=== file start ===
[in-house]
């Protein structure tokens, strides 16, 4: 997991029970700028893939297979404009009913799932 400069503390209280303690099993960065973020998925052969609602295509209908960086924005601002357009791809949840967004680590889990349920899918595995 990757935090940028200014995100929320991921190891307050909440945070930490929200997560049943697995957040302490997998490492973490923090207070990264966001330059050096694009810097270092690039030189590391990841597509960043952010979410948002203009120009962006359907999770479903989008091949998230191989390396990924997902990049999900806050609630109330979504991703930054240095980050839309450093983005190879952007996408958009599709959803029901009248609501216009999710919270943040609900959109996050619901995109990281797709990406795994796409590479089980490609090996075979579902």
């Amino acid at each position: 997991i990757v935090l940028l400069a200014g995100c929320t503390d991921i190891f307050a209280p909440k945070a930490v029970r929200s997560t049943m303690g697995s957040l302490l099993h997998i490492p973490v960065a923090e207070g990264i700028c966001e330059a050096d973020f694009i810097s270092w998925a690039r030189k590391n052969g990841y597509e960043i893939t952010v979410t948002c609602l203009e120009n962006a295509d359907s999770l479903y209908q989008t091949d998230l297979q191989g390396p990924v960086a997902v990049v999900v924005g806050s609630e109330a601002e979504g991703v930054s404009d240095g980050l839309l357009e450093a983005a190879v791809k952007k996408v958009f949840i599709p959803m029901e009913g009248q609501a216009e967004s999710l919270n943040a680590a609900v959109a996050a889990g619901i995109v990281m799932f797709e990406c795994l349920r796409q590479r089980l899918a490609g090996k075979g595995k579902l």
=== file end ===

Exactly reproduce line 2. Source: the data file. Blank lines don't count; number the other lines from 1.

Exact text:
């Protein structure tokens, strides 16, 4: 997991029970700028893939297979404009009913799932 400069503390209280303690099993960065973020998925052969609602295509209908960086924005601002357009791809949840967004680590889990349920899918595995 990757935090940028200014995100929320991921190891307050909440945070930490929200997560049943697995957040302490997998490492973490923090207070990264966001330059050096694009810097270092690039030189590391990841597509960043952010979410948002203009120009962006359907999770479903989008091949998230191989390396990924997902990049999900806050609630109330979504991703930054240095980050839309450093983005190879952007996408958009599709959803029901009248609501216009999710919270943040609900959109996050619901995109990281797709990406795994796409590479089980490609090996075979579902």